The truth about fear is it is addicting.
photo credit: Maxime B via creative commons
There have been times where I wanted to give it up but I keep coming back to it. It numbs the pain of not accomplishing my goals.
For as long as I can remember I have wanted to start something on my own. It’s definitely what has drawn me to writing. I like expressing myself through words and I have the freedom to write about whatever I want whenever I want here.
Often times I find myself writing about something I think is meaningful but will definitely make others uncomfortable. I think it will be good to post on here but before I do I get a sense within my chest I shouldn’t. The fear rests squarely over me. I decide not to post it and experience a feeling of soothing disappointment.
I like the feeling of comfort. It’s not satisfying but it’s normal. It brings an odd sense of peace. The more I choose to resist fear the more it brings me in. Others will always tell you when you fear something it means you should lean into it. I have said this to people. It’s easy to tell other people how they should handle fear. It’s much harder to handle it yourself in the same way.
I do believe anything worth doing will cause some sort of fear in your life. I also believe the feeling of fear can become something which hangs over you like a bad habit. I know fried food isn’t good for me but I eat it anyway. I’m not addicted to it but I like the taste. I know I should write about something and not worry so much about what others think but I want everyone to like what I write. It’s not possible for it to happen and it’s not something I should even seek but I find myself lunging at it like a child chasing seagulls in the sand.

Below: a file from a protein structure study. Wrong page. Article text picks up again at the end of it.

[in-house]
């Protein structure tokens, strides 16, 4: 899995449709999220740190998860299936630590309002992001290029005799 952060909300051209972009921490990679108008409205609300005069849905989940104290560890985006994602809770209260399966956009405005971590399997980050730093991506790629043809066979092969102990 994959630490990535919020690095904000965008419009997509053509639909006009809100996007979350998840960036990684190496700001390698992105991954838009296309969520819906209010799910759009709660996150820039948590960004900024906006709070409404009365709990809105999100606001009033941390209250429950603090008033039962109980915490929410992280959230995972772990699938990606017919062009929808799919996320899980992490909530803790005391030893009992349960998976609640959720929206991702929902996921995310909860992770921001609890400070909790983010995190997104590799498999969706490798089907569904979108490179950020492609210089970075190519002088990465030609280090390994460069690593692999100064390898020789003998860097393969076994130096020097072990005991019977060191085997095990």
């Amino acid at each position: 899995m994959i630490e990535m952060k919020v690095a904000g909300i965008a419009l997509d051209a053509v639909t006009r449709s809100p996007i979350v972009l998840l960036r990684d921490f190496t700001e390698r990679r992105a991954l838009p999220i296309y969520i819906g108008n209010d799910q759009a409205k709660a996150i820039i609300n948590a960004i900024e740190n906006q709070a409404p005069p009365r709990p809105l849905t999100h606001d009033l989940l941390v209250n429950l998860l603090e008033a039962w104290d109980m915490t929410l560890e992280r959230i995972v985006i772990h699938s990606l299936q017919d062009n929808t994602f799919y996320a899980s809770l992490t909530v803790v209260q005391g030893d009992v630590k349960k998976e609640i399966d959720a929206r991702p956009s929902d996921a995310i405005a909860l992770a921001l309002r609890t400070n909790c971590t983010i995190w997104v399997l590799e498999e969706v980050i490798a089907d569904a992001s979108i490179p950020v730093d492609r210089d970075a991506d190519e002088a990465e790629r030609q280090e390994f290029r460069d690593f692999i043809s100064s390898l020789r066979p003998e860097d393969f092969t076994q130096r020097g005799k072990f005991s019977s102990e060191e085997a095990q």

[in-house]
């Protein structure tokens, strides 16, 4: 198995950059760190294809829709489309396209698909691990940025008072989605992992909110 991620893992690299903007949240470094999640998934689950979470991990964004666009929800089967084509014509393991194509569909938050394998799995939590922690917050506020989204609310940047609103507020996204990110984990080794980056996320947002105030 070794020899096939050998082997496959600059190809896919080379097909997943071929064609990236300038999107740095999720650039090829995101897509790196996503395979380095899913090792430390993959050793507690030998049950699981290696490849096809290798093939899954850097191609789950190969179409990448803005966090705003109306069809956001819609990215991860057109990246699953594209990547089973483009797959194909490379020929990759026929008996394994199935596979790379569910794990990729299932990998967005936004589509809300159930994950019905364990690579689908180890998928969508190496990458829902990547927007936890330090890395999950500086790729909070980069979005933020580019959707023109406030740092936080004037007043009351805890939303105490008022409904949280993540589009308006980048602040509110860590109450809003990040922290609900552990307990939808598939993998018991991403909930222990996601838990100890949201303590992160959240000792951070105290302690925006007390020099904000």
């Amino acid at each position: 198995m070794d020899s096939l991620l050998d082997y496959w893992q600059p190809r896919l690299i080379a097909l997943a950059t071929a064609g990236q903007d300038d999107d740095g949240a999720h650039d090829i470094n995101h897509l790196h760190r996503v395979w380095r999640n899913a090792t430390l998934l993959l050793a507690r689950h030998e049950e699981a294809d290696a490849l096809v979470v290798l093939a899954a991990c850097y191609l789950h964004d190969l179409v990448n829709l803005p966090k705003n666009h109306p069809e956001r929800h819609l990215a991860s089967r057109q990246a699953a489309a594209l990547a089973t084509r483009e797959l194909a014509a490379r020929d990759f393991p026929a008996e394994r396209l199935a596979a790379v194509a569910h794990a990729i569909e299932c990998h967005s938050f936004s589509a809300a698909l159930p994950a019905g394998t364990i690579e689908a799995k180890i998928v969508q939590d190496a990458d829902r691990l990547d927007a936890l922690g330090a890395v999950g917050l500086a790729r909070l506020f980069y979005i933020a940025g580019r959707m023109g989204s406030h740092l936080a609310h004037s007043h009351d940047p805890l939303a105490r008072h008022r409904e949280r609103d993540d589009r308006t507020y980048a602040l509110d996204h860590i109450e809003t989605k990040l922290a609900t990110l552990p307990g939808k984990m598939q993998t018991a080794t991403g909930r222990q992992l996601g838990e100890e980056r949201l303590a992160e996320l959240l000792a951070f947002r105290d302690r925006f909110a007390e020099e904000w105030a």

I don’t think fear is something which is ever fully defeated but rather it’s something you have to fight off daily. I’m focusing my attention on it. I don’t want to live a life where I am OK with being afraid.
I recently finished John Grisham’s first book, A Time to Kill. Near the end of the novel a certain part of the story stuck with me.
As the protagonist, Jake Brigance, was stressed out about an upcoming trial he went to his childhood home. His parents were gone so he was by himself walking around the house. Grisham detailed all the aspects of the house and the yard which had an impact on him. As Brigance looked around he thought about playing football in the yard and riding his bike. It took me back and I started visualizing the home I grew up in.
I remember the large pine tree in the front yard and I remember playing football out front. I remember the stairs where my sister fell and cut her forehead. I rode my dirt bike all over every square inch of it and also hit golf balls from every area. Like all crystal clear memories they are sometimes relevant and often times completely insignificant.
There is something special about the home you grew up in. Thinking about it takes you back to a time and place where your imagination was everything. You didn’t spend time thinking about what you could or couldn’t do you did. I miss that. I miss the unknown. There is something about growing up which makes you feel like you have seen and experienced everything. I haven’t. Nobody has but the more you live the more tempting it is to stop living. I’m tired of that feeling. Tired of not getting where I want to go and doing what I want to do.
Cynicism leads to nowhere. I don’t think about anything in those years growing up except for all of the things I did. I have stopped doing things. I occasionally go to a trendy restaurant or do something social but it’s not the same. I don’t try different things. I don’t live life the way it was meant to be lived. I live it the safe way. I don’t chase after things I desire. I wait for them to come to me. They never come. No matter how long I wait it doesn’t come. It would be perfect if we could have the imagination of a child combined with the ability of an adult. Few can reach it.